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The chicken is perhaps the most widespread avian species in the world - and the exotic Red Jungle Fowl is the ancestor of the hybrid Araucana and Rhode Island Red. Scientists postulate that chickens were first domesticated from jungle fowl in India, about 5,000 years ago. Traders and travelers then carried them far and wide. Find your local Audubon and learn more about wild birds. To see - and hear - a rooster crowing, be sure to watch the video!
Written by Chris Peterson
This is BirdNote!
[Crowing of an Araucana/Rhode Island Red rooster]
Maybe you’re thinking, “Now there’s a bird I know!” But did you know that the chicken is perhaps the most widespread avian species in the world? And that the exotic Red Jungle Fowl [Call of the Red Jungle Fowl] is the ancestor of this hybrid Araucana (pronounced ah-ruh-CAH-nuh) Rhode Island Red rooster?
[Crowing of rooster]
Using information from DNA, scientists postulate that chickens were first domesticated from jungle fowl in India, some 5,000 years ago. Traders and travelers then carried them far and wide, to Asia Minor, Africa, and Europe. Julius Caesar is said to have noted that the Britons “kept them for pleasure, but not for the table.” The farming of chickens for their meat and eggs would develop later.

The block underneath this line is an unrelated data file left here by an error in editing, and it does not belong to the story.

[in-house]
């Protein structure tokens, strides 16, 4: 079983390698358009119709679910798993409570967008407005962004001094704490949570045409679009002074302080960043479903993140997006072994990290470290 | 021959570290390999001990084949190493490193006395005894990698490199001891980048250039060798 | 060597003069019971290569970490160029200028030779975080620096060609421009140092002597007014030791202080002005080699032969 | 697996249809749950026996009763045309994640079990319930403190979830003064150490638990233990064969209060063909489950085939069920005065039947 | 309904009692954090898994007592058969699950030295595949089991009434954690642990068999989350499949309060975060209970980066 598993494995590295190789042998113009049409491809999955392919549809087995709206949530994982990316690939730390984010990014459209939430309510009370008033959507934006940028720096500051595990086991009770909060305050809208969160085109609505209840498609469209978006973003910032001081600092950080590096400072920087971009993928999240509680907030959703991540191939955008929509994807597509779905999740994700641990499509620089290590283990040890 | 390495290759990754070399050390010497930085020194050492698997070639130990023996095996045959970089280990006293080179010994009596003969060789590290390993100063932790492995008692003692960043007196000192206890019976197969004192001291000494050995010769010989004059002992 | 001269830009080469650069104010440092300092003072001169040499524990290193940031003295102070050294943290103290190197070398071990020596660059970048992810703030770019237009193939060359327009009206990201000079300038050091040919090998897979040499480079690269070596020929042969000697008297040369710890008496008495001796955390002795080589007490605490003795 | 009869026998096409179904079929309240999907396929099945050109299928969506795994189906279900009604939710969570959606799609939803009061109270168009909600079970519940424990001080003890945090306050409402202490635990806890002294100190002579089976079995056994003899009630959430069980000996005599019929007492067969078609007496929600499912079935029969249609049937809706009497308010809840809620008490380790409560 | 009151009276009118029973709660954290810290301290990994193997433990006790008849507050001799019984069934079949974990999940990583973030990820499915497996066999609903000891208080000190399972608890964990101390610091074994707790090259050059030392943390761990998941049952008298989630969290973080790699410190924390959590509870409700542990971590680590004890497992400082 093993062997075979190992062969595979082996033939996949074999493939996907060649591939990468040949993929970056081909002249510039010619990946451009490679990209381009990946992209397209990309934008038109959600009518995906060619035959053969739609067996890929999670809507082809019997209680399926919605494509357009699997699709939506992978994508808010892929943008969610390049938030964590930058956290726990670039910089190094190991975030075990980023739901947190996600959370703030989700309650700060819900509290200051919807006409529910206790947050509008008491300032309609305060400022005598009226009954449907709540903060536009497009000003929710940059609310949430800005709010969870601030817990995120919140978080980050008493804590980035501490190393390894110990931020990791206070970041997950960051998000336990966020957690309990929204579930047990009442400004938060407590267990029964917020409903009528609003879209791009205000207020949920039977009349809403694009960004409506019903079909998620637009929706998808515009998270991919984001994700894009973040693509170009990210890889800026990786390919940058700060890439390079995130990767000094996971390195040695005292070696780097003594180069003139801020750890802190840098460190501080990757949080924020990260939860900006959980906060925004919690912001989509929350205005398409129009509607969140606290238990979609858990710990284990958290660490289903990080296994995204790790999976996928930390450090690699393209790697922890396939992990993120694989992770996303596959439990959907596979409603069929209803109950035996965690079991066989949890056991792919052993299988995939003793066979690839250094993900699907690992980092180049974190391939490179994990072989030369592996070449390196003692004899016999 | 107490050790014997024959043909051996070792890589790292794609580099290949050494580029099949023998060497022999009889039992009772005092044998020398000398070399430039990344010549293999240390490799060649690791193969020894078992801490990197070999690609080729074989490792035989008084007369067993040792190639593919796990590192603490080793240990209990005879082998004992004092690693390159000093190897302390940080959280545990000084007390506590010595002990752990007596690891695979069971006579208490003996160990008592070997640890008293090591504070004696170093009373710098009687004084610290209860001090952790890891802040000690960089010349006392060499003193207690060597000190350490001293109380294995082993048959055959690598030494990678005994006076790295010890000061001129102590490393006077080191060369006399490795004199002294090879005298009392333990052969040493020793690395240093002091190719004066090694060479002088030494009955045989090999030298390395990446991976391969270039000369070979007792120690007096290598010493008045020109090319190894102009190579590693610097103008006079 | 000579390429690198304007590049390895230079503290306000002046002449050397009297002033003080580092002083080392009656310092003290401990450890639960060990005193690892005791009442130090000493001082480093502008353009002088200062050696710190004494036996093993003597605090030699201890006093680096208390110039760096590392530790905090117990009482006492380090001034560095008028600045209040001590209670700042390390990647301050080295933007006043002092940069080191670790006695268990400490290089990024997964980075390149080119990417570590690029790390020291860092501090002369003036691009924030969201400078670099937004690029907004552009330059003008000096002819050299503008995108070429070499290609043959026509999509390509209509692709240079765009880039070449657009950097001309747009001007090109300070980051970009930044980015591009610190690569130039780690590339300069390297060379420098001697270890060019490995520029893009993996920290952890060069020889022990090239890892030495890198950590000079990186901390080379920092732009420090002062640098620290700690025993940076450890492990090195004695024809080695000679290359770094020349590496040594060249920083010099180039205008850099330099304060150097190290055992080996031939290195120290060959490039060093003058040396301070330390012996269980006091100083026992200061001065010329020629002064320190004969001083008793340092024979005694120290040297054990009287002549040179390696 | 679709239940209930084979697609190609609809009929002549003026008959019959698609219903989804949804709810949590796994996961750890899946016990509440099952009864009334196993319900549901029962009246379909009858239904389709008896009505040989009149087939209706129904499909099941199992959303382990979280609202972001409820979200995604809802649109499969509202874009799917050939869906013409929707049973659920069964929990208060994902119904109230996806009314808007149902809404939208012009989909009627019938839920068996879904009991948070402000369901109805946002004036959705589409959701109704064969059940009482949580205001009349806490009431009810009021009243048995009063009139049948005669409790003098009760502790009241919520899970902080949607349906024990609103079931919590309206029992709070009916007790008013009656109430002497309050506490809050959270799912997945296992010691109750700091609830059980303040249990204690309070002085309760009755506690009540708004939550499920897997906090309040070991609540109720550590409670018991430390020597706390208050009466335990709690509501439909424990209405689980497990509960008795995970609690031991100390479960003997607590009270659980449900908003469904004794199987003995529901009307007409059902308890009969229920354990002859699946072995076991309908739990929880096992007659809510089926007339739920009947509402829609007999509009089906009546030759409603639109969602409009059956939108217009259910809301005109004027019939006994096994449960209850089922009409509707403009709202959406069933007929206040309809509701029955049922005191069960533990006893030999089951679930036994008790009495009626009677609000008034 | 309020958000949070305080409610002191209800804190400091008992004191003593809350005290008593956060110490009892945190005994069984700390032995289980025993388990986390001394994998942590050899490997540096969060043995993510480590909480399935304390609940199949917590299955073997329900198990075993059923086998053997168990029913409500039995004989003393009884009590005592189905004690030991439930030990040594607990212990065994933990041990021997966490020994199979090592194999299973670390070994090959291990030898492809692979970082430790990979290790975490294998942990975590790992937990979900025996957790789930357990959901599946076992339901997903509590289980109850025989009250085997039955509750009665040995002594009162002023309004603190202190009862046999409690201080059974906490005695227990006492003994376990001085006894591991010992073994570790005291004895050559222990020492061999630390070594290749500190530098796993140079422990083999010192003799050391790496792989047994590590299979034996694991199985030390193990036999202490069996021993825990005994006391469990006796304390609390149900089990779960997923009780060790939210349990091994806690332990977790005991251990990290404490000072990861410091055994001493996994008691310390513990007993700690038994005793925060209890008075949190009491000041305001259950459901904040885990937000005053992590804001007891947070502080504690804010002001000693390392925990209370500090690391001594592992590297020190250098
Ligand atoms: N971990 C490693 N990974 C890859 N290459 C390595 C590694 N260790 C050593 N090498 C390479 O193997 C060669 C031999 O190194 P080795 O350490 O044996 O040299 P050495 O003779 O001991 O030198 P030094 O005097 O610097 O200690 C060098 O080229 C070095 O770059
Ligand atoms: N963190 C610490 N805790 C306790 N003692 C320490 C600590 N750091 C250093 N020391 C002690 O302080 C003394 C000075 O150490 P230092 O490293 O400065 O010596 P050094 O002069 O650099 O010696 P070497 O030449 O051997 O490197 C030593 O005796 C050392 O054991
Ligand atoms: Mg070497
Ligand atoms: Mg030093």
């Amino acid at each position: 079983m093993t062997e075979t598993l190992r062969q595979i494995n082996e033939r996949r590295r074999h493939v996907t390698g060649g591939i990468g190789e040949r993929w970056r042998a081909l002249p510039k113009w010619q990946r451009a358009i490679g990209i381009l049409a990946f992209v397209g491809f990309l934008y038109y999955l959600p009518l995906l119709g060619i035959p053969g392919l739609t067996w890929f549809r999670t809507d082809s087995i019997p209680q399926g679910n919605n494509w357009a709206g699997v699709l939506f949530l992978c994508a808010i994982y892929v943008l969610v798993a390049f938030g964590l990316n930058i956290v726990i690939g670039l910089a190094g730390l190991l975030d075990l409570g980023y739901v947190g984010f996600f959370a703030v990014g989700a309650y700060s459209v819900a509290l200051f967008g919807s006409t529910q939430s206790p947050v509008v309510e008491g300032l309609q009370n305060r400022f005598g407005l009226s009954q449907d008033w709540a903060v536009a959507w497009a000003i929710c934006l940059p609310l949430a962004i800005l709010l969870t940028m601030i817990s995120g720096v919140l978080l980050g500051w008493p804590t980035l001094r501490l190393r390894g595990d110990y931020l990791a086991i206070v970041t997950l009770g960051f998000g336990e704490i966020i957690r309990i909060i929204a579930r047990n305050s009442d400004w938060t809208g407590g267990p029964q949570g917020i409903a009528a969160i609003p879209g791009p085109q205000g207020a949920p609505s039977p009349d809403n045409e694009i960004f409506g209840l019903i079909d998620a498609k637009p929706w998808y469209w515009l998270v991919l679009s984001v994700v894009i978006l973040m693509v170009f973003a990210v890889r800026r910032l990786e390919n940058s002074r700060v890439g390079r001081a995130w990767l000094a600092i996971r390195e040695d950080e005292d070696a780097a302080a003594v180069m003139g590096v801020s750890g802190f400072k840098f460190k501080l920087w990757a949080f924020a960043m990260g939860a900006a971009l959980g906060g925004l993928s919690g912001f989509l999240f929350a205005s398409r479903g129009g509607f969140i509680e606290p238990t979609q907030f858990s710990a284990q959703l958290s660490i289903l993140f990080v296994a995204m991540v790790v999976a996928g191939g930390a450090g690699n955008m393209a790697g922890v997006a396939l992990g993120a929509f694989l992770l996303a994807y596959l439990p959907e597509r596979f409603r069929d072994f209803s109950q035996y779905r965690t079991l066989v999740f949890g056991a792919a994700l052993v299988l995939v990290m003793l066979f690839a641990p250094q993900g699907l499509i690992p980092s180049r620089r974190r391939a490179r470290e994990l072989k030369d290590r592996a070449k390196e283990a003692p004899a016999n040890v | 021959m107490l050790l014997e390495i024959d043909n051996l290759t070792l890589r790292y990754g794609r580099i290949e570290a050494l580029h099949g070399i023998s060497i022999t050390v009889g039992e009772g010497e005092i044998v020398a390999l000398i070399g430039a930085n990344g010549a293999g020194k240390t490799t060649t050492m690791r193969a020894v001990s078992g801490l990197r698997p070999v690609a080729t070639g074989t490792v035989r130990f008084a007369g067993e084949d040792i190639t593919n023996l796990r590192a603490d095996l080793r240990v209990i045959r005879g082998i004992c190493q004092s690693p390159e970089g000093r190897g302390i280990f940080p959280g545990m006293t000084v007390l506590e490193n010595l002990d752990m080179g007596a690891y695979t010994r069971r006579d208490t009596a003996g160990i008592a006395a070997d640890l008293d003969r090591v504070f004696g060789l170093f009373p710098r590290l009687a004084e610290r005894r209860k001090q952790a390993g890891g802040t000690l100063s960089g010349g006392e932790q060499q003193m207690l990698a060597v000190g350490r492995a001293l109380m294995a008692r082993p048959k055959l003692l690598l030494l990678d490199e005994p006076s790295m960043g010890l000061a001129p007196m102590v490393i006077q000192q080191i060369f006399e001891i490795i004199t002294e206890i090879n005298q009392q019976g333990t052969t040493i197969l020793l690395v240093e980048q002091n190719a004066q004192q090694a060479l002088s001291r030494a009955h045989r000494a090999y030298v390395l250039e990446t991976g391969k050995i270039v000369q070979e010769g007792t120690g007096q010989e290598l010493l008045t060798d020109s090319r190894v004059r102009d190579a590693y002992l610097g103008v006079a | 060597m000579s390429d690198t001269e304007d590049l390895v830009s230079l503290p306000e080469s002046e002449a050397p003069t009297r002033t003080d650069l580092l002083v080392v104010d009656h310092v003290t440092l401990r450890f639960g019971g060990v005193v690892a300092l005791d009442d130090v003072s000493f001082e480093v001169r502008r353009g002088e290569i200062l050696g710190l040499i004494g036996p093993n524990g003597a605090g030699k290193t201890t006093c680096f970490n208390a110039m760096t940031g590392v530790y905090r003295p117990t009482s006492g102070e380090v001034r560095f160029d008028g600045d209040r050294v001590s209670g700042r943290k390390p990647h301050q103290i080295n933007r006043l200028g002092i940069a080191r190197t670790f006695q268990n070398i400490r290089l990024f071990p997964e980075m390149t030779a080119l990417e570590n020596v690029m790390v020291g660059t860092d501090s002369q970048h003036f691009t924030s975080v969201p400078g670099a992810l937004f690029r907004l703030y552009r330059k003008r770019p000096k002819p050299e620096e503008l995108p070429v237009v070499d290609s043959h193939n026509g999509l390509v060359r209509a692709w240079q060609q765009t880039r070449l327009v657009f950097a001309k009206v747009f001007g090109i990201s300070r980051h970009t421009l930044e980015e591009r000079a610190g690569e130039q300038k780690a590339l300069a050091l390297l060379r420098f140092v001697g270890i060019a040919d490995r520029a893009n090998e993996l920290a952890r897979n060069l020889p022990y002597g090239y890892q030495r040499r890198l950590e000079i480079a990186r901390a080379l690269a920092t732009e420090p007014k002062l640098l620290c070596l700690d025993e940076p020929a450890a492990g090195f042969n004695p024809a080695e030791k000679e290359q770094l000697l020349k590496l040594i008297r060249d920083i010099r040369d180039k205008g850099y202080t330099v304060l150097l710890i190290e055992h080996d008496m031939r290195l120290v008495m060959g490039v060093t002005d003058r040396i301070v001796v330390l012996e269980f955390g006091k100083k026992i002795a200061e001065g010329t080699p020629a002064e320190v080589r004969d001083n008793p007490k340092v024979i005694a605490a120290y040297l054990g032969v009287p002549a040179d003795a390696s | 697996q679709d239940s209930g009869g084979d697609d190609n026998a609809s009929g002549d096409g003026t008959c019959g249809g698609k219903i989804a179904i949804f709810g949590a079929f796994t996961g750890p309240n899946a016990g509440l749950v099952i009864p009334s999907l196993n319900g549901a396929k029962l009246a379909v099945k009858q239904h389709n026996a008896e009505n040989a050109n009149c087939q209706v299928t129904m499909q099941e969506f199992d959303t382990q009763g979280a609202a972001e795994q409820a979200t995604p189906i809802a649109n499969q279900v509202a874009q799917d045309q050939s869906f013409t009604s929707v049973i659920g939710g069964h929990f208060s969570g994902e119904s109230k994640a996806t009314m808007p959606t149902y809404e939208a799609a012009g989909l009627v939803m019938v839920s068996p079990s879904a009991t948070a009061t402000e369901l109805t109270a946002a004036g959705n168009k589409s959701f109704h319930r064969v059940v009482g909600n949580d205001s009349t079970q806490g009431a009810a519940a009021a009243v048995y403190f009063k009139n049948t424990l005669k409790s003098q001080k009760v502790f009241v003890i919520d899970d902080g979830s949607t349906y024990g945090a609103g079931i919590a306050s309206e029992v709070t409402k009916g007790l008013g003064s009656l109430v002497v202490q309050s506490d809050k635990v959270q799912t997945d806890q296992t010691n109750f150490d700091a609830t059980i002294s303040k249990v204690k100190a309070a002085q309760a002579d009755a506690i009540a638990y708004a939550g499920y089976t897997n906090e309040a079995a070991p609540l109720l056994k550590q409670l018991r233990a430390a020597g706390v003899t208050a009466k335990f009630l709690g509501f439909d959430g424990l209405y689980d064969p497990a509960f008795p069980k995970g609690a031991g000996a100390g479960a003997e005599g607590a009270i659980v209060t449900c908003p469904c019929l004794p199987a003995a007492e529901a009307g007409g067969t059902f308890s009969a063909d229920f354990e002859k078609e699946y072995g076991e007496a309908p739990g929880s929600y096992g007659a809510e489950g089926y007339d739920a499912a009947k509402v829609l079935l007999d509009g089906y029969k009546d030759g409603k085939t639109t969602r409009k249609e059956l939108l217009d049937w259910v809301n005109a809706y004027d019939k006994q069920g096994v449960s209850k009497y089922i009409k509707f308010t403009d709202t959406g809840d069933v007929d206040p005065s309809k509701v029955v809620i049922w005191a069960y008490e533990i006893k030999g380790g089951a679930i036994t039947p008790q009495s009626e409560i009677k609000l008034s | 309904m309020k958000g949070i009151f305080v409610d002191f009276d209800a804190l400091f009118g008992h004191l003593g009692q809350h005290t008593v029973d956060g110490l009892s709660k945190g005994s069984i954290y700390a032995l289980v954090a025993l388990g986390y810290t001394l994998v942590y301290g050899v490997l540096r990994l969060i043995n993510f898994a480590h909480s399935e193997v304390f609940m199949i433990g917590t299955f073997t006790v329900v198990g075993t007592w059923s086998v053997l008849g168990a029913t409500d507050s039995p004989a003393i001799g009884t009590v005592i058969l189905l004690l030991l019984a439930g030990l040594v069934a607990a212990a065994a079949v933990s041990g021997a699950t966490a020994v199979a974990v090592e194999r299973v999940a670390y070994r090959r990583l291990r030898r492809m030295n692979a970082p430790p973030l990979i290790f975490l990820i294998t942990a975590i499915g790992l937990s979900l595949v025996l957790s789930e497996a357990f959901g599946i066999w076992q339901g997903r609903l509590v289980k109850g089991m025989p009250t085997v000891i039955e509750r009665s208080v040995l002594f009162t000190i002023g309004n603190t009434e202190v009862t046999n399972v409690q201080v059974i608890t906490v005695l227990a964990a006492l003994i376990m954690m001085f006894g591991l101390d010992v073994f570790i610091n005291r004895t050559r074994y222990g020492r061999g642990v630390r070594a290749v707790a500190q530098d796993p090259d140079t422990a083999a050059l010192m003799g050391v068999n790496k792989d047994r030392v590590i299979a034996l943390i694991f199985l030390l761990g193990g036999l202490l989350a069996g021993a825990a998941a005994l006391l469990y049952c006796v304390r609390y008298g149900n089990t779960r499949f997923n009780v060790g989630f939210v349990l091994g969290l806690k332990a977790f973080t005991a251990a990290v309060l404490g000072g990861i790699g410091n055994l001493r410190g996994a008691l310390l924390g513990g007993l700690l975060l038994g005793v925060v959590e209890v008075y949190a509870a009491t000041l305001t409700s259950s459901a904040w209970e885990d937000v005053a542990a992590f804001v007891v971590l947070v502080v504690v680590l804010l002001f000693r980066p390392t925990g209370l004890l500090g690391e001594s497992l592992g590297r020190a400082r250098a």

[Crowing of rooster]
Why is the crowing of a rooster so regular, so persistent? Well, within the world of chickens, the established pecking order has the rooster at the top. And apparently, each new day is an opportunity to remind all others of his dominance. In return, the rooster protects his flock from intruders. But from the alarm calls emanating from this chicken coop, [Alarm calls] it sounds as if this rooster is asleep on the job.
[Alarm calls of the chickens in the coop, louder]
You won’t find a rooster on the Birds of BirdNote calendar, but it offers a year’s worth of other birds. Find it on our website, birdnote.org. I’m Mary McCann.
Calls of the rooster and alarm calls of the hens recorded by C. Peterson.
Ambient chicken sounds provided by Kessler Productions
Producer: John Kessler
Executive Producer: Chris Peterson
© 2010 Tune In to Nature.org December 2010 Narrator: Mary McCann